Unique School Mascot Lifts Spirits


There’s something brown in the greenhouse at the Lapeer County ISD’s Ed-Tech Center in Attica Township, but it’s not dead. It’s Aggie, the school’s African spurred tortoise, which came to live at the school at least 15 years ago after she was found in a nearby yard.

“Somebody picked her up and gave her to us,” said Debbie Thompson, the parapro who works in the agriscience and horticulture classroom at Ed-Tech. “It was September or October and it was getting cold.”

They contacted the Detroit Zoo and were told in no uncertain terms that the zoo was not interested in taking in any unwanted pets. No one was found to be missing a tortoise in the area, either, so Aggie – named for the program – was allowed to stay in the greenhouse.

She turned out to be a perfect addition to the program.

It should be noted, they’re not entirely certain whether Aggie is male or female, but since Aggie sounds like a feminine name, the tortoise is often referred to as “she,” though Thompson said Aggie doesn’t care either way.

That first winter, Aggie just went to sleep. It turns out, spurred tortoises hibernate during the winter months.

“We had to do a lot of research on her,” said Thompson.

As the days get warmer, the tortoise wakes up and begins to move about in the greenhouse, coming out to sunbathe and eat… and eat… and EAT all the tasty treats brought in for her by staff and students. The kids in the culinary arts program at Ed-Tech will save scraps for her, and Thompson said they also purchase plenty of food for her, because she puts away a lot.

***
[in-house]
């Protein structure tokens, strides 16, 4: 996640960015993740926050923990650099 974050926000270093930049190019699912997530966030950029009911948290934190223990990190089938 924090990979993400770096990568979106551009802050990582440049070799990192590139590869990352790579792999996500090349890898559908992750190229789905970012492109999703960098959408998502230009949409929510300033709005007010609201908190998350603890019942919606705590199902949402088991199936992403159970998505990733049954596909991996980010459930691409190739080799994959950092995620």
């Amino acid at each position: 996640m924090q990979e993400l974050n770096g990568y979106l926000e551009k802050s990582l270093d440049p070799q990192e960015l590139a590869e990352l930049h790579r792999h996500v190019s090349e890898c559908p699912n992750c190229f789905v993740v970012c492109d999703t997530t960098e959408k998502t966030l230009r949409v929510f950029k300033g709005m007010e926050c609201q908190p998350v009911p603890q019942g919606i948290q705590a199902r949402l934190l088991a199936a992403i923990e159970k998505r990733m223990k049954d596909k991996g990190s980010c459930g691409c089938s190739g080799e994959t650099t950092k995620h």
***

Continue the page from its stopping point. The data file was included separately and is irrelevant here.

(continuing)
“She’s spoiled rotten,” said Thompson. “On a hot day, she eats a lot. Grazes like a horse. Eats all the time.”

“Apples are her favorite fruit,” piped up one student. “She’ll chase you for an apple!”

While tortoises are known for being slow animals, they can make progress when they want to. And when someone accidentally leaves the greenhouse door open, Aggie has been known to make a break for it. Staff members report coming into the school and finding her wandering the halls, unsupervised. When that happens, she’s put on a cart and taken back to the greenhouse. She’s rather large and is too heavy to carry, though Thompson said it’s been a long time since they had her weighed.

“There’s nothing more unique than to see a tortoise roaming the hall,” said Thompson.

Aggie is kind of like the teenagers in the school, Thompson said. She sleeps until 10 and then she’s going until dark.

During the summer months, Aggie goes home with Thompson to live on her farm. There she spends her days in the pasture and at night, she has a ramp leading into the barn, where she buries herself in the straw.

“It’s so cute, she and the goat sunbathe together in the morning,” said Thompson.

Aggie is gentle, and many of the kids at the school feed her by hand. If they’re working in the greenhouse and she’s hungry, sometimes she’ll chase them around, and she enjoys human interaction.

“Sometimes you can scratch (her shell) and she’ll wiggle,” said Thompson. “Raindrops will make her do that too. She’ll dance.”

She can also be stubborn. If something is in her way, like a bench, she’ll ram it until she figures out that it’s not going to move. She’s powerful enough to move a railroad tie if she has a mind to do it.

Overall, though, having the tortoise at the school is fun for students and staff alike. Some staff members head to the greenhouse on their lunch break to enjoy the fresh air and visit with Aggie, and the special education students in the building also get a kick out of her.

“She does wonders,” said Thompson. “She’s really good therapy, and she’s got a personality.”


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